Review: Mastodon bring blood and thunder to Birmingham’s O2 Academy

Kicking off 2019 in awesome form, Mastodon took to the stage of Birmingham’s O2 Academy on the night of the 22nd. Looming like fearsome titans on the foggy stage, they conjured bolts of crushing metal and melody to impress an awestruck crowd.

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Support for the night started with the mighty Mutoid Man. Making sure to blast any expectations straight out of the water, they kick things off with the opener to 2017’s War Moans: aptly titled ‘Melt Your Mind’. The set maintains a thrashing pace as vocalist Stephen Brodsky howls and shows off his impressive vocal range. Ben Koller annihilates the drum kit like a four armed monstrosity and Nick Cageao delivers pummeling basslines throughout. At some particularly busy moments during songs, the mix seems slightly off and the vocals get lost in the sheer volume of everything, but it doesn’t detract much. The set comes to an end with the band’s biggest hit, taken from 2015’s Bleeder: ‘Bridgeburner’. An extremely solid start to the night.

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Mutoid Man

Not wasting much time, Norwegian black’n’rollers Kvelertak make their way to the stage with an undeniable energy. Boasting three guitarists, they make the point of never slacking on volume and ferocity and this is startlingly clear from the opener, taken from 2013’s Meir: ‘Åpenbaring’. Clad in a leather jacket and a range of comical expressions, new vocalist Ivar Nikolaisen cements his place at the helm of the savage and mighty Kvelertak (Norwegian for “stranglehold”). They close out their set in style with their eponymous track ‘Kvelertak’ and frontman Ivar retrieves a gigantic flag with their signature owl sigil on it, and waves it triumphantly as the final melodies blow the crowd away. Having recently supported Metallica on an arena tour, their performance really is one of the best out there right now. A must see band for fans of anything from rock’n’roll to the most extreme metal.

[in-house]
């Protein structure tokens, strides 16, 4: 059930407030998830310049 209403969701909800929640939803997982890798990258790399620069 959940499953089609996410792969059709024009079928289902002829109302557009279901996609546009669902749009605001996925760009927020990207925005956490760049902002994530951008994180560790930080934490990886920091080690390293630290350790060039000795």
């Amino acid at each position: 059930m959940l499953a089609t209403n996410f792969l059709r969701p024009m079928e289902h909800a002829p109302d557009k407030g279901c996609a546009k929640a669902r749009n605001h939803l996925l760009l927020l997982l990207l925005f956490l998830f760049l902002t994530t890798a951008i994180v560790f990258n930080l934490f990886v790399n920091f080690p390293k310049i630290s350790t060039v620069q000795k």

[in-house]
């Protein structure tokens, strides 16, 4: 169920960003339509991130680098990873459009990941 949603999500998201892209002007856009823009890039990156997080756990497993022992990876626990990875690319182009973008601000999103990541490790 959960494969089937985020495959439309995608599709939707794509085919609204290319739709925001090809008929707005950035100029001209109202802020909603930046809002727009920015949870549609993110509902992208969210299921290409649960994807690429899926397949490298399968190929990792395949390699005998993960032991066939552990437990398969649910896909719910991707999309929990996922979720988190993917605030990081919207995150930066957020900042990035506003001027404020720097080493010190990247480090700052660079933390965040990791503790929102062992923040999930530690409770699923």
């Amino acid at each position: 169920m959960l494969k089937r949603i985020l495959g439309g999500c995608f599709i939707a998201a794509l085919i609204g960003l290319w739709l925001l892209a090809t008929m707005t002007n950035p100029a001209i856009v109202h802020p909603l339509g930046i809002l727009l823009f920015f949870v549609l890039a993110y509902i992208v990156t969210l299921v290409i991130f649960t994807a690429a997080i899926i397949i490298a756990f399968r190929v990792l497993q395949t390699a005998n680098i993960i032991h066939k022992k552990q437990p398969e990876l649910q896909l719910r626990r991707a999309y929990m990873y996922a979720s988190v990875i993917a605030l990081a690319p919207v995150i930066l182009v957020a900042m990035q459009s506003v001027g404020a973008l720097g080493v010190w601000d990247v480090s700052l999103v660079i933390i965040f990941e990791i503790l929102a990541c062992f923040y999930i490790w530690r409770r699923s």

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Kvelertak

Soon, the stage darkens once more, and Gene Kelly’s ‘Singing in the Rain’ begins pouring from the speakers. The crowd sings along heartily, and collectively loses their minds as Mastodon stomp into position. ‘Iron Tusk’ ruthlessly tears Gene Kelly’s classic in two and thrusts the room into a chaotic frenzy. Razor sharp riffage from Brent Hinds and Bill Kelliher, guttural bass from Troy Sanders, and thundering drum work from Brann Dailor. Together they form the mighty Mastodon itself, violently stampeding through a showcase of their catalogue’s finest moments. ‘Mother Puncher’ is a standout moment from the early set, taking the room back to 2002’s Remission album.

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Mastodon

After some older songs, comes a wide plethora of newer material from Emperor of Sand, Cold Dark Place, and Once More ‘Round The Sun. The crowd reacts with incredible energy no matter how old or new the material, which proves how Mastodon continue to be hugely relevant in the metal scene, maybe more now than ever. Troy makes a comment about Birmingham being “the legendary city of metal” and announces that for the last third of the set, Scott Kelly (frontman of Neurosis) will join Mastodon on stage to sing Brent’s parts with a welcomed ferocity. Highlights toward the end come in the form of ‘Crystal Skull’, ‘Crack the Skye’, and the inevitable finale: ‘Blood and Thunder’.

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Mastodon

Yet another incredible night for metal in Birmingham, with all three bands putting on exceptional performances.

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Mastodon

Photographs by Phil Drury

Joseph Lockley

English graduate. Photoshop boy. Nick Cave fan. Video game competitor.